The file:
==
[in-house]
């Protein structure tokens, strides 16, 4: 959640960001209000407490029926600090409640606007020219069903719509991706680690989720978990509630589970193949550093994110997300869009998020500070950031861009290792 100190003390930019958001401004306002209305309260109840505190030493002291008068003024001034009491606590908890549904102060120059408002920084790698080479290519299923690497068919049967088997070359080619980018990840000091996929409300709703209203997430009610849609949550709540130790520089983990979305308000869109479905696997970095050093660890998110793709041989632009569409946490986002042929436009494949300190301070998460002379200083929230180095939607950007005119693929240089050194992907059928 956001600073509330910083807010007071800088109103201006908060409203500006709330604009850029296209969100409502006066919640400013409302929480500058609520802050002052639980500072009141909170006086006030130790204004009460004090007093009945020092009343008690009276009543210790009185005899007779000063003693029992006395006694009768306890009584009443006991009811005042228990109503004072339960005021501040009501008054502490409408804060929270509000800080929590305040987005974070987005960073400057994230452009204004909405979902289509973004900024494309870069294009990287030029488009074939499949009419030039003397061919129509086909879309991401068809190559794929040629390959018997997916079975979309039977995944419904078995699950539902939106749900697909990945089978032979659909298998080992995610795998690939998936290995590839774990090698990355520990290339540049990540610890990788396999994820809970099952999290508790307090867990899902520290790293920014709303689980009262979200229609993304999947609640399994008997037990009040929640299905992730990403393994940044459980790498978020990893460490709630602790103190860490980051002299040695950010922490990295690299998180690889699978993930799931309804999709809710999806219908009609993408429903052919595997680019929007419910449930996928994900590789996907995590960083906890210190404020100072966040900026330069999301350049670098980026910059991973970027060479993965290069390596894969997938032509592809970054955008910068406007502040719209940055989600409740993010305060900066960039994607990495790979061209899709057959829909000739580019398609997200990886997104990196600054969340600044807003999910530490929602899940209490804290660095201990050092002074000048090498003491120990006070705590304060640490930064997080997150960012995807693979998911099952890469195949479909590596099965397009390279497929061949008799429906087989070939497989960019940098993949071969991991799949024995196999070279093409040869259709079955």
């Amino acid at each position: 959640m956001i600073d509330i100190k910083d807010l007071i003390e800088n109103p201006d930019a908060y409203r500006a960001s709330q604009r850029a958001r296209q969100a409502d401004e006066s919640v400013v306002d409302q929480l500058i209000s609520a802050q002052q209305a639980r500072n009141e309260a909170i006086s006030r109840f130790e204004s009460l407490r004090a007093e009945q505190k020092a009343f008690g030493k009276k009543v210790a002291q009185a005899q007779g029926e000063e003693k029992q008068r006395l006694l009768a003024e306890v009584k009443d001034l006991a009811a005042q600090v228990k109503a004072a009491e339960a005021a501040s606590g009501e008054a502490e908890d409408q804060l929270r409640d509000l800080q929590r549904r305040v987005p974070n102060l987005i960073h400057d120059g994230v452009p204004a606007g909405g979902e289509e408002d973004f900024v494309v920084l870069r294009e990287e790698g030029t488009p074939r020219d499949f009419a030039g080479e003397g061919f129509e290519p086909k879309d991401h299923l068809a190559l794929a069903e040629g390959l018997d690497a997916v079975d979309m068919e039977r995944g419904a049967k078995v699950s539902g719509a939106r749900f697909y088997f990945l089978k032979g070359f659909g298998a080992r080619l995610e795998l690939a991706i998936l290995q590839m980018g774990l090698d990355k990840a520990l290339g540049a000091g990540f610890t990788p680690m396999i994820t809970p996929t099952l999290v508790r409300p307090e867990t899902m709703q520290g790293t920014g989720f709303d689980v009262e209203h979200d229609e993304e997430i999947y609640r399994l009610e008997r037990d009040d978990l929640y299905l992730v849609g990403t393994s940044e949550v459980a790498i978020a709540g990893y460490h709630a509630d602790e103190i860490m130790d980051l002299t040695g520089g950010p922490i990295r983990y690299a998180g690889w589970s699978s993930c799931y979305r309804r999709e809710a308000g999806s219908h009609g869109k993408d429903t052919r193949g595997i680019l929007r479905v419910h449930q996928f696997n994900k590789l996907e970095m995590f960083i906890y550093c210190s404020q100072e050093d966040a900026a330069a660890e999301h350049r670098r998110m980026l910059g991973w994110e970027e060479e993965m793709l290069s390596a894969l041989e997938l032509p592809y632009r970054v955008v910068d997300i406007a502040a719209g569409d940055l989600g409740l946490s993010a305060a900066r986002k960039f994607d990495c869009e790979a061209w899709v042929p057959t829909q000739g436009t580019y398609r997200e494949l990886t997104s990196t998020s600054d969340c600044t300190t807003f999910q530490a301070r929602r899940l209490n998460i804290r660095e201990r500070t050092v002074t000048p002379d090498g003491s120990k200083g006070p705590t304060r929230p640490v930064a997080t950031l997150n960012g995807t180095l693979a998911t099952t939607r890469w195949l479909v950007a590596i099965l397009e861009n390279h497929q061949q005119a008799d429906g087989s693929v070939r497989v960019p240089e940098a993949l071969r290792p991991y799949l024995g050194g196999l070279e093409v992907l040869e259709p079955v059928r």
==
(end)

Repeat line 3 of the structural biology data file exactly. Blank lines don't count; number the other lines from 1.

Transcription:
């Amino acid at each position: 959640m956001i600073d509330i100190k910083d807010l007071i003390e800088n109103p201006d930019a908060y409203r500006a960001s709330q604009r850029a958001r296209q969100a409502d401004e006066s919640v400013v306002d409302q929480l500058i209000s609520a802050q002052q209305a639980r500072n009141e309260a909170i006086s006030r109840f130790e204004s009460l407490r004090a007093e009945q505190k020092a009343f008690g030493k009276k009543v210790a002291q009185a005899q007779g029926e000063e003693k029992q008068r006395l006694l009768a003024e306890v009584k009443d001034l006991a009811a005042q600090v228990k109503a004072a009491e339960a005021a501040s606590g009501e008054a502490e908890d409408q804060l929270r409640d509000l800080q929590r549904r305040v987005p974070n102060l987005i960073h400057d120059g994230v452009p204004a606007g909405g979902e289509e408002d973004f900024v494309v920084l870069r294009e990287e790698g030029t488009p074939r020219d499949f009419a030039g080479e003397g061919f129509e290519p086909k879309d991401h299923l068809a190559l794929a069903e040629g390959l018997d690497a997916v079975d979309m068919e039977r995944g419904a049967k078995v699950s539902g719509a939106r749900f697909y088997f990945l089978k032979g070359f659909g298998a080992r080619l995610e795998l690939a991706i998936l290995q590839m980018g774990l090698d990355k990840a520990l290339g540049a000091g990540f610890t990788p680690m396999i994820t809970p996929t099952l999290v508790r409300p307090e867990t899902m709703q520290g790293t920014g989720f709303d689980v009262e209203h979200d229609e993304e997430i999947y609640r399994l009610e008997r037990d009040d978990l929640y299905l992730v849609g990403t393994s940044e949550v459980a790498i978020a709540g990893y460490h709630a509630d602790e103190i860490m130790d980051l002299t040695g520089g950010p922490i990295r983990y690299a998180g690889w589970s699978s993930c799931y979305r309804r999709e809710a308000g999806s219908h009609g869109k993408d429903t052919r193949g595997i680019l929007r479905v419910h449930q996928f696997n994900k590789l996907e970095m995590f960083i906890y550093c210190s404020q100072e050093d966040a900026a330069a660890e999301h350049r670098r998110m980026l910059g991973w994110e970027e060479e993965m793709l290069s390596a894969l041989e997938l032509p592809y632009r970054v955008v910068d997300i406007a502040a719209g569409d940055l989600g409740l946490s993010a305060a900066r986002k960039f994607d990495c869009e790979a061209w899709v042929p057959t829909q000739g436009t580019y398609r997200e494949l990886t997104s990196t998020s600054d969340c600044t300190t807003f999910q530490a301070r929602r899940l209490n998460i804290r660095e201990r500070t050092v002074t000048p002379d090498g003491s120990k200083g006070p705590t304060r929230p640490v930064a997080t950031l997150n960012g995807t180095l693979a998911t099952t939607r890469w195949l479909v950007a590596i099965l397009e861009n390279h497929q061949q005119a008799d429906g087989s693929v070939r497989v960019p240089e940098a993949l071969r290792p991991y799949l024995g050194g196999l070279e093409v992907l040869e259709p079955v059928r």